Protestors at KU wear NRA cloth around their mouths, symbolizing their voices being silenced by gun lobbyists. Source: Twitter.
Protestors at KU wear NRA cloth around their mouths, symbolizing their voices being silenced by gun lobbyists. Source: Twitter.

For those who imagine the Sunflower State as being hopelessly retrograde in its politics, the good news is that the concealed carry policy has been received with a mixture of dread and derision. Several heads of state universities in Kansas – most of them living on campus in homes owned by their schools – have voiced misgivings about occupying residences where visitors conceivably could bring concealed firearms. Distinguished Professors at Kansas State University and the University of Kansas (KU) have issued statements against the policy. The KU Department of History released a resolution in opposition, while organizations like the Kansas Coalition for a Gun Free Campus have emerged to actively mobilize against it. The University Daily Kansan, KU’s student newspaper, has covered the issue closely, and admirably. My own department, African and African-American Studies, recently published a statement on the issue.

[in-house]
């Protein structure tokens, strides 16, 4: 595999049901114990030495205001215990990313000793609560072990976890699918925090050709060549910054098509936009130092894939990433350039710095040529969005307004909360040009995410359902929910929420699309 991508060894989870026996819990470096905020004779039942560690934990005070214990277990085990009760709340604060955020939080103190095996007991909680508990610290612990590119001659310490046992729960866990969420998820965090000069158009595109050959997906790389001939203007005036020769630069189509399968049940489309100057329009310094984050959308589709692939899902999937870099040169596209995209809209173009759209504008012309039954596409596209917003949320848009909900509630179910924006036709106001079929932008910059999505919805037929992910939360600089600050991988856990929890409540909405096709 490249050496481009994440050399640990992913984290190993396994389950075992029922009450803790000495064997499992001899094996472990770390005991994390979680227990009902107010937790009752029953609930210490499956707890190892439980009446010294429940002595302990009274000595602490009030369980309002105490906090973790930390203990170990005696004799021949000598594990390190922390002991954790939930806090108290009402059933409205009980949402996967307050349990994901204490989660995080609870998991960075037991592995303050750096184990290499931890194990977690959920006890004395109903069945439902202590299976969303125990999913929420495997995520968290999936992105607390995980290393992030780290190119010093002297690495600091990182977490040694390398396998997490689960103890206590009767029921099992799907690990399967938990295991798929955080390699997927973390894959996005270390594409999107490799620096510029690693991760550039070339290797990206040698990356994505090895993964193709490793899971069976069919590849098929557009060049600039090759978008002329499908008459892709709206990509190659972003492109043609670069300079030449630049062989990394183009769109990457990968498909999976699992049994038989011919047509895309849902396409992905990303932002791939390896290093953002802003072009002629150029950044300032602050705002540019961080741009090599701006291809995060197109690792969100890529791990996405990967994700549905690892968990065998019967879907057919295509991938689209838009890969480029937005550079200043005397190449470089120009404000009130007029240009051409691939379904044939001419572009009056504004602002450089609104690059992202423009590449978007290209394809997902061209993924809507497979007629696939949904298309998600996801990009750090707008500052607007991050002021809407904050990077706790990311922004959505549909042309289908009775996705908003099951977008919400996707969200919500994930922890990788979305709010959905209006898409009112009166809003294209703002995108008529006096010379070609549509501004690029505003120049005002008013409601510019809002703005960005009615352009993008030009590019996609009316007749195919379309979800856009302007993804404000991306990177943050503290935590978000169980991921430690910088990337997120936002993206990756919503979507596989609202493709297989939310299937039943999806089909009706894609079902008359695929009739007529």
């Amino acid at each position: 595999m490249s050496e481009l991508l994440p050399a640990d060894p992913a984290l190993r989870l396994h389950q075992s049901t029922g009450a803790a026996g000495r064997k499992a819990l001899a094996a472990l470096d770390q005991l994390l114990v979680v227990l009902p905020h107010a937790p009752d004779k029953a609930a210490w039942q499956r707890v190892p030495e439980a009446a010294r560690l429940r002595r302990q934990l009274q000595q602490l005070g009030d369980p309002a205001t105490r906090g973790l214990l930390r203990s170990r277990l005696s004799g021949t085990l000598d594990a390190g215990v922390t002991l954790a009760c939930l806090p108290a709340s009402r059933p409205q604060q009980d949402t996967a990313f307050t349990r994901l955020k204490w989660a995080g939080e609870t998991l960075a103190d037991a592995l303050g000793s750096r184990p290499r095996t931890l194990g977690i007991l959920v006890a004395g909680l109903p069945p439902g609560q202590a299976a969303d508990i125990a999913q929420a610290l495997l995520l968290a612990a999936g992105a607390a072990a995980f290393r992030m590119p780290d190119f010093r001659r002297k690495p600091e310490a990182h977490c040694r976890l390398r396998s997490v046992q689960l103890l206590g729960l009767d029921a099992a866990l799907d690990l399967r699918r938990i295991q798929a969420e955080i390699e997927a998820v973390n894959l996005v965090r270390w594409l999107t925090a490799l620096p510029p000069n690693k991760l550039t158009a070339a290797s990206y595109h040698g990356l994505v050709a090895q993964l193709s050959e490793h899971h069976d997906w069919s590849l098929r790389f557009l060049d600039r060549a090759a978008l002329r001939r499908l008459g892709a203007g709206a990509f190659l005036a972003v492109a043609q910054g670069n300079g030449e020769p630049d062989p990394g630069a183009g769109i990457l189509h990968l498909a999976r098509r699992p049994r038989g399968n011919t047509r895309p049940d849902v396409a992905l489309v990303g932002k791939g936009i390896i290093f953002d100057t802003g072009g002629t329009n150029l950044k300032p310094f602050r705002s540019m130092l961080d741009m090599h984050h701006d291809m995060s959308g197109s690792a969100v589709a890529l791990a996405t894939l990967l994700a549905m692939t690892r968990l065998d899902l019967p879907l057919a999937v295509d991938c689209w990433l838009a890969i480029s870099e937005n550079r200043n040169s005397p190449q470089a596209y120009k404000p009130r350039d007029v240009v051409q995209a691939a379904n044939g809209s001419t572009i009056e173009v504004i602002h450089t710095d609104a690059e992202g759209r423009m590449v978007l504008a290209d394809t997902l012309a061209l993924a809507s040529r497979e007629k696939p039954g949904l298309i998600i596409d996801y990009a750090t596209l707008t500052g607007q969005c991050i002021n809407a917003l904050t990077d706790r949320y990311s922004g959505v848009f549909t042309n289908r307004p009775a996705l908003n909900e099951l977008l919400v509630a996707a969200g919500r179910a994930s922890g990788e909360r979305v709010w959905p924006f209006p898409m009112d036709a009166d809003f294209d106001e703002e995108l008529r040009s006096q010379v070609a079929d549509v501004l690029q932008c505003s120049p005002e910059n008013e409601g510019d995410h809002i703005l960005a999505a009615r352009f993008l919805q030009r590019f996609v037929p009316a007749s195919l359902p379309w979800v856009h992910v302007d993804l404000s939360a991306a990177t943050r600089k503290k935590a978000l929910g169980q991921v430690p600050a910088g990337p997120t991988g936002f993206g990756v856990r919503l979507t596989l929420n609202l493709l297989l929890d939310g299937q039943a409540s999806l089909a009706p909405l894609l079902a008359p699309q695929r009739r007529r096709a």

Here are the key points on which many of us in opposition to this policy will likely agree. First, few of us are naïve enough to believe that concealed firearms do not already exist on our respective campuses, just as we can be sure that illegal drugs are present. Yet, legalizing them can lead to greater numbers of guns, increasing the risk of accidental shootings and self-inflicted violence among students and others. As the Centers for Disease Control and Prevention has reported, deaths from suicide have surged in the United States, with tragic consequences across race and gender. Second, no evidence exists that greater numbers of firearms will decrease the threat of active shooters in situations like the tragic mass shooting at Oregon’s Umpqua Community College. However, if we are to believe at least one examination of data compiled under the Clery Act (which requires colleges and universities to collect and disclose information about crimes committed on or near their respective campuses) incidents of sexual assault – already a problem at KU and far too many other campuses – potentially could increase if firearms are allowed to proliferate. Indeed, a new report from the Violence Policy Center found that men killed more than 1,600 women, often in the context of intimate partner abuse. A firearm was the weapon most commonly used in these killings. This is to say nothing of the instances in which abusers brandished a gun to threaten women in such violent intimate relationships. In contrast, there were only fifteen instances of women using a gun against men in self-defense.